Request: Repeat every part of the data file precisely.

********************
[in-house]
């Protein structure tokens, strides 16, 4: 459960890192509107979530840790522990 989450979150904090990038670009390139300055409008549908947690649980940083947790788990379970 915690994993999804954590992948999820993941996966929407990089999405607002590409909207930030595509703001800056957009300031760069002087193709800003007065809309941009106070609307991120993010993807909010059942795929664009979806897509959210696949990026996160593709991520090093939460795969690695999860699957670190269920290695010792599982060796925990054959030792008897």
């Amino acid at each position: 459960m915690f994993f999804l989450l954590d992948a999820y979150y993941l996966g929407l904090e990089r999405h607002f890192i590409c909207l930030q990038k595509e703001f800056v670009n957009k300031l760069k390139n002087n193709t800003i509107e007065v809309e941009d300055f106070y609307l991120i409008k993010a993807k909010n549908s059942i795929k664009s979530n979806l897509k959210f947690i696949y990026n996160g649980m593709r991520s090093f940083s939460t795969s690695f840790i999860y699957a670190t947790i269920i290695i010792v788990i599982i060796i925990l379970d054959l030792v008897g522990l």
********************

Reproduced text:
[in-house]
């Protein structure tokens, strides 16, 4: 459960890192509107979530840790522990 989450979150904090990038670009390139300055409008549908947690649980940083947790788990379970 915690994993999804954590992948999820993941996966929407990089999405607002590409909207930030595509703001800056957009300031760069002087193709800003007065809309941009106070609307991120993010993807909010059942795929664009979806897509959210696949990026996160593709991520090093939460795969690695999860699957670190269920290695010792599982060796925990054959030792008897």
């Amino acid at each position: 459960m915690f994993f999804l989450l954590d992948a999820y979150y993941l996966g929407l904090e990089r999405h607002f890192i590409c909207l930030q990038k595509e703001f800056v670009n957009k300031l760069k390139n002087n193709t800003i509107e007065v809309e941009d300055f106070y609307l991120i409008k993010a993807k909010n549908s059942i795929k664009s979530n979806l897509k959210f947690i696949y990026n996160g649980m593709r991520s090093f940083s939460t795969s690695f840790i999860y699957a670190t947790i269920i290695i010792v788990i599982i060796i925990l379970d054959l030792v008897g522990l």